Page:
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已有 1093 次阅读 2023-8-24 06:54 |系统分类:人物纪事|文章来源:转载

Long Night’s Journey into Day-

One woman’s path from poverty and domestic abuse to a Harvard PhD


Starting my new job at Bain in Fall 2022.jpg

Mina Mitreva spent a lot of time looking for a place to sleep during her early years in London. A Bulgarian living in the United Kingdom (UK) at a time when immigrants were largely unwelcome, Mitreva could only work cleaning and housekeeping jobs with wages much too low for a deposit on an apartment. She tried temporary accommodations—monthly stays—but found herself on the street if a paycheck was delayed or if she simply ran out of money. She sometimes found a bed in one of London’s hostels. When none was available, she might stay with a friend. Usually, though, she was too embarrassed to admit she had nowhere to go. When all else failed, she simply rode the bus all night. 

“You choose the longest route—the one that goes as far as possible through London,” Mitreva says. “You get about an hour-and-a-half journey that way. If you had a monthly pass, it was quite affordable, because you could take the bus as many times as you wanted. You do that five or six times, and then the night is over.” 

Mina Mitreva’s long night in Britain lasted seven years. It included not only poverty and homelessness, but also domestic abuse. Her journey to daylight led her to an undergraduate degree at King’s College in London, then to the University of Cambridge for her master’s, and finally to the Harvard Kenneth C. Griffin Graduate School of Arts and Sciences (Harvard Griffin GSAS) where she received her PhD in the study of history last November. Today, as she embarks on a new career as a management consultant, she is mindful of the obstacles she overcame and how they shaped her.  

The Contract 

Mitreva was born in Bulgaria the year the Berlin Wall fell. During her childhood years, the country’s transition to democracy was plagued by corruption, scandal, and profound economic instability: Bulgaria experienced a brief period of hyperinflation in the 1990s during the transition to democracy and at one point defaulted on its national debt.  

An outstanding student, Mitreva joined thousands of others who left the country in those early years.  She enrolled at a university in Berlin, Germany, to study economics. After only a few weeks, though, she felt alienated from both the city and her coursework. (She was also running out of money.) She returned to Bulgaria but left again soon after a friend in London told her that there were jobs in the UK.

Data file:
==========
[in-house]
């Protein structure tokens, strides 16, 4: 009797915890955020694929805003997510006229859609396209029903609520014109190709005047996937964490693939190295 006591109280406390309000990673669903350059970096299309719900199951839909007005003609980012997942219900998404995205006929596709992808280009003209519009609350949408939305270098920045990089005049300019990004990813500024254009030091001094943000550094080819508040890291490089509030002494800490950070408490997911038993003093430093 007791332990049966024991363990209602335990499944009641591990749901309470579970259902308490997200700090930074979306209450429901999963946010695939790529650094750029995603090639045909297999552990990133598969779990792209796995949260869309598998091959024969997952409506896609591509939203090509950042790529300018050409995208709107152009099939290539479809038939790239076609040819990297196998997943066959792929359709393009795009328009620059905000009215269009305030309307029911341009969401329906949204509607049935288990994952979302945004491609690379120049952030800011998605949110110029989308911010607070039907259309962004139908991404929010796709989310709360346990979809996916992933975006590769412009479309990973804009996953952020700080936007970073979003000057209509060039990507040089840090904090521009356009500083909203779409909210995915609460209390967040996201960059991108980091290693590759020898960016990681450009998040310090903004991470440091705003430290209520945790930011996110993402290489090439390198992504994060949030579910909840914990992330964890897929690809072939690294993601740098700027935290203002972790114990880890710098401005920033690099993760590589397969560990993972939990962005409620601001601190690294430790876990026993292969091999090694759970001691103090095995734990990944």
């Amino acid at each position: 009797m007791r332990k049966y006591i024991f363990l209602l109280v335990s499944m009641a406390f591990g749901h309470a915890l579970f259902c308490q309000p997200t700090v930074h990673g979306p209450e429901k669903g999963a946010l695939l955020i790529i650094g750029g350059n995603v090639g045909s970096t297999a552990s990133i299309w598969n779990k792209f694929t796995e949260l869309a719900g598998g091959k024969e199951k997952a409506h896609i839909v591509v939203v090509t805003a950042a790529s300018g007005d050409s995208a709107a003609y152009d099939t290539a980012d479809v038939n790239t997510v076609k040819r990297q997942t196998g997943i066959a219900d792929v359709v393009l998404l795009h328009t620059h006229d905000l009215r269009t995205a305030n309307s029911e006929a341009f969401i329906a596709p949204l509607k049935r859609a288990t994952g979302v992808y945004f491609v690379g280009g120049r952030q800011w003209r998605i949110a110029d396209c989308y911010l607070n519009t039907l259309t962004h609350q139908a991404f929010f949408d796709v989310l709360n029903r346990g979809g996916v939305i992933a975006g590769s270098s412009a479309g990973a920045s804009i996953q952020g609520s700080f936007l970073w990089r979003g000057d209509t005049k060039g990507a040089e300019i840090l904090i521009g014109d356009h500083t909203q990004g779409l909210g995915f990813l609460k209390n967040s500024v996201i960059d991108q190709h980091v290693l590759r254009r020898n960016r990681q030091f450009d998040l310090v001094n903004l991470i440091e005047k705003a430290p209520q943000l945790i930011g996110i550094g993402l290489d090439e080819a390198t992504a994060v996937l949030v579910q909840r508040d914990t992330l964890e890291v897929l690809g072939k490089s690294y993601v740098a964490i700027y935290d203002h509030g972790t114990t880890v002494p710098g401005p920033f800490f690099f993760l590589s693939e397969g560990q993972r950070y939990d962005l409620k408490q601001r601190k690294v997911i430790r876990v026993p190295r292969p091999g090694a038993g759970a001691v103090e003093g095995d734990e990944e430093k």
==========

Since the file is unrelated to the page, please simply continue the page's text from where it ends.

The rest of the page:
“Bulgaria had entered the European Union (EU), so I thought I could live and work legally in Britain,” she says. “My English was better than my German, so I thought, ‘Okay, that’s all I need to know.’” 

It turned out that the agreement to admit Bulgaria into the EU allowed immigrants like Mitreva to live in the UK but with very limited access to the labor market there. During the four years it took her to get proper work authorization, Mitreva labored for a cleaning agency as a self-employed contractor and later worked as a housekeeper. The most money she made during this time was less than £9 an hour cleaning up after train passengers who came through Brighton Station often drunk, sometimes to the point of being sick. Throughout this time, Mitreva was housing-insecure, if not homeless, then just a short step away. 

[Abusive partners] try to isolate you to make you lose a sense of reality and lose your support system.   
–Mina Mitreva 

“There were multiple occasions when I just couldn’t continue paying rent,” she says. “When I wasn't completely broke, I would spend the night at a hostel in a room with maybe 16 beds. Share one bathroom. Share a kitchen. When that wasn’t an option, I tried not to sleep on the streets because you get disturbed by police or other people. I did sleep on several park benches, but I always preferred the bus.” 

When Mitreva tells her story, it sounds at first as though she was alone in the UK. The truth is, she traveled to London with her high school boyfriend, whom she married shortly after they arrived in the city.  Because he didn’t speak English, he couldn’t work most of the time, thus adding to Mitreva’s burdens. Feeling excluded and growing increasingly erratic, he became manipulative and tried—often successfully—to distance Mitreva from her family and friends.  

“Later I learned that this is a typical strategy for abusive partners,” Mitreva says. “They try to isolate you to make you lose a sense of reality and lose your support system. I was already in a foreign country. I didn’t have many friends, and he alienated me from them. And I’m ashamed to say I barely spoke to my family for a number of years.” 

Although far from home, poor, with no secure housing, and living with an increasingly abusive husband, Mitreva somehow never lost her desire to learn and achieve. “Even when I was sleeping in a train station, I thought, ‘I’m going to go to university. I'm going to do great things.’ That was the contract.’”  

In 2012, after much wrangling, Mitreva secured government educational loans and enrolled at King’s College London, studying history. Though she waited tables in the evenings and on weekends and holidays, Mitreva excelled in school, winning the Faculty of Arts & Humanities’ Jelf Medal, awarded to the college’s top one percent of students. Her final dissertation received the highest grade ever awarded within the Department of History. Then it was on to the University of Cambridge, where she earned her master of philosophy in the study of political thought and intellectual history, receiving the Mansergh Prize for best history thesis.